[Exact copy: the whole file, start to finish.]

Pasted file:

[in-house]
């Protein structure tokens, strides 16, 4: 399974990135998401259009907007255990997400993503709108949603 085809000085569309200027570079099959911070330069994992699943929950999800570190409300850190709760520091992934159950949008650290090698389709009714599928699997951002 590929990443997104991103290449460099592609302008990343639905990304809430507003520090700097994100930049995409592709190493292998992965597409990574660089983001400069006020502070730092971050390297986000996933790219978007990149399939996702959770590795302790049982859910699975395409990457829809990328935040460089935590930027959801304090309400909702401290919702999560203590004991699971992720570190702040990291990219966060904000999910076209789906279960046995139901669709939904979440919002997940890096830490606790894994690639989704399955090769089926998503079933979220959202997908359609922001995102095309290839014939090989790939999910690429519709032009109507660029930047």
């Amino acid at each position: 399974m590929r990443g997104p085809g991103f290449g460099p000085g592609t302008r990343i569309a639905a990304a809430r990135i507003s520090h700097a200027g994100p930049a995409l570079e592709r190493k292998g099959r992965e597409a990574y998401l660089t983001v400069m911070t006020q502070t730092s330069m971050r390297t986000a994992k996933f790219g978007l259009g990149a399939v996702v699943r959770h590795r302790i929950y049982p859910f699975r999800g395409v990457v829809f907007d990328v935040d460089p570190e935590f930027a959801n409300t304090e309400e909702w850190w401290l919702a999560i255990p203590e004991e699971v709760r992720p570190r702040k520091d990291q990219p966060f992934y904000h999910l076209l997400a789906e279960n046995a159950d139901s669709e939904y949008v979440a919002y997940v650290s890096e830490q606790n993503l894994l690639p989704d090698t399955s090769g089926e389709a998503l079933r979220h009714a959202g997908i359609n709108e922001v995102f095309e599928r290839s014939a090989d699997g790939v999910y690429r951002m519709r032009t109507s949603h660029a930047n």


[in-house]
């Protein structure tokens, strides 16, 4: 399974990135998401259009907007255990997400993503709108949603 085809000085569309200027570079099959911070330069994992699943929950999800570190409300850190709760520091992934159950949008650290090698389709009714599928699997951002 590929990443997104991103290449460099592609302008990343639905990304809430507003520090700097994100930049995409592709190493292998992965597409990574660089983001400069006020502070730092971050390297986000996933790219978007990149399939996702959770590795302790049982859910699975395409990457829809990328935040460089935590930027959801304090309400909702401290919702999560203590004991699971992720570190702040990291990219966060904000999910076209789906279960046995139901669709939904979440919002997940890096830490606790894994690639989704399955090769089926998503079933979220959202997908359609922001995102095309290839014939090989790939999910690429519709032009109507660029930047």
């Amino acid at each position: 399974m590929r990443g997104p085809g991103f290449g460099p000085g592609t302008r990343i569309a639905a990304a809430r990135i507003s520090h700097a200027g994100p930049a995409l570079e592709r190493k292998g099959r992965e597409a990574y998401l660089t983001v400069m911070t006020q502070t730092s330069m971050r390297t986000a994992k996933f790219g978007l259009g990149a399939v996702v699943r959770h590795r302790i929950y049982p859910f699975r999800g395409v990457v829809f907007d990328v935040d460089p570190e935590f930027a959801n409300t304090e309400e909702w850190w401290l919702a999560i255990p203590e004991e699971v709760r992720p570190r702040k520091d990291q990219p966060f992934y904000h999910l076209l997400a789906e279960n046995a159950d139901s669709e939904y949008v979440a919002y997940v650290s890096e830490q606790n993503l894994l690639p989704d090698t399955s090769g089926e389709a998503l079933r979220h009714a959202g997908i359609n709108e922001v995102f095309e599928r290839s014939a090989d699997g790939v999910y690429r951002m519709r032009t109507s949603h660029a930047n």